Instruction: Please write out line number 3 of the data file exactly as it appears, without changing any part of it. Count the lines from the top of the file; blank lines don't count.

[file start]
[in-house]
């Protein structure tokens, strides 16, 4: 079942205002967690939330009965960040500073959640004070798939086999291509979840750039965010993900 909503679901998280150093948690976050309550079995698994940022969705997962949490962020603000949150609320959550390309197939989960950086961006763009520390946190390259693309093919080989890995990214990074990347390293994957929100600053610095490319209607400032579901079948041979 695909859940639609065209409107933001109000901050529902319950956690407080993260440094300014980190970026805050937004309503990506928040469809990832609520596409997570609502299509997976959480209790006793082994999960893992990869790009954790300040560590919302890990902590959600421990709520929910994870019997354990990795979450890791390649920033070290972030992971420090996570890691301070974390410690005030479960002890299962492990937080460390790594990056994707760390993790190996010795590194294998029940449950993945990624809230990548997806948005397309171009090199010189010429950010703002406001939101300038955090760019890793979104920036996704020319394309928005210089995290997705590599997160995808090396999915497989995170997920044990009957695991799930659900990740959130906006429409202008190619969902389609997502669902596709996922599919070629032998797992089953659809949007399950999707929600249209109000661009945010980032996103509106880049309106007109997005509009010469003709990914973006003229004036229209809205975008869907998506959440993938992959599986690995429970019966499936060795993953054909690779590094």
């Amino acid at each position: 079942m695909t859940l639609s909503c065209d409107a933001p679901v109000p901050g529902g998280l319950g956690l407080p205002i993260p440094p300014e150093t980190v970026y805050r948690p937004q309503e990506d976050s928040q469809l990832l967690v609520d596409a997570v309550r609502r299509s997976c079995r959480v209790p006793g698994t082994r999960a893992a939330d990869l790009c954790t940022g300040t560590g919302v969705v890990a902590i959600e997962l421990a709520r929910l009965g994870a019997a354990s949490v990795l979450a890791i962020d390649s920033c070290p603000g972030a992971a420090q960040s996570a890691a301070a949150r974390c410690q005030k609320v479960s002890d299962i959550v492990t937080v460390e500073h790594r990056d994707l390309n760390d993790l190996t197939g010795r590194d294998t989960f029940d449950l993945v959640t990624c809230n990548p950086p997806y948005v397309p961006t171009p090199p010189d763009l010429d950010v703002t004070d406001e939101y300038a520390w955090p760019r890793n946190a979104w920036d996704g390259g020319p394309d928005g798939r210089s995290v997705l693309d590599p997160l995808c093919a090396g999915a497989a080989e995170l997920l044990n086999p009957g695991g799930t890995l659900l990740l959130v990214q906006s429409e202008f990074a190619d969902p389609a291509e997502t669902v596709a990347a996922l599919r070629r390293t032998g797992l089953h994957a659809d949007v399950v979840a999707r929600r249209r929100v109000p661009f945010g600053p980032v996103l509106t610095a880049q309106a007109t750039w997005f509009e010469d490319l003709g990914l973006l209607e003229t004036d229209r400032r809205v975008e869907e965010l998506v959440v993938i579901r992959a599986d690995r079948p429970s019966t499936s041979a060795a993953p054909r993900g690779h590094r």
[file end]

């Amino acid at each position: 079942m695909t859940l639609s909503c065209d409107a933001p679901v109000p901050g529902g998280l319950g956690l407080p205002i993260p440094p300014e150093t980190v970026y805050r948690p937004q309503e990506d976050s928040q469809l990832l967690v609520d596409a997570v309550r609502r299509s997976c079995r959480v209790p006793g698994t082994r999960a893992a939330d990869l790009c954790t940022g300040t560590g919302v969705v890990a902590i959600e997962l421990a709520r929910l009965g994870a019997a354990s949490v990795l979450a890791i962020d390649s920033c070290p603000g972030a992971a420090q960040s996570a890691a301070a949150r974390c410690q005030k609320v479960s002890d299962i959550v492990t937080v460390e500073h790594r990056d994707l390309n760390d993790l190996t197939g010795r590194d294998t989960f029940d449950l993945v959640t990624c809230n990548p950086p997806y948005v397309p961006t171009p090199p010189d763009l010429d950010v703002t004070d406001e939101y300038a520390w955090p760019r890793n946190a979104w920036d996704g390259g020319p394309d928005g798939r210089s995290v997705l693309d590599p997160l995808c093919a090396g999915a497989a080989e995170l997920l044990n086999p009957g695991g799930t890995l659900l990740l959130v990214q906006s429409e202008f990074a190619d969902p389609a291509e997502t669902v596709a990347a996922l599919r070629r390293t032998g797992l089953h994957a659809d949007v399950v979840a999707r929600r249209r929100v109000p661009f945010g600053p980032v996103l509106t610095a880049q309106a007109t750039w997005f509009e010469d490319l003709g990914l973006l209607e003229t004036d229209r400032r809205v975008e869907e965010l998506v959440v993938i579901r992959a599986d690995r079948p429970s019966t499936s041979a060795a993953p054909r993900g690779h590094r």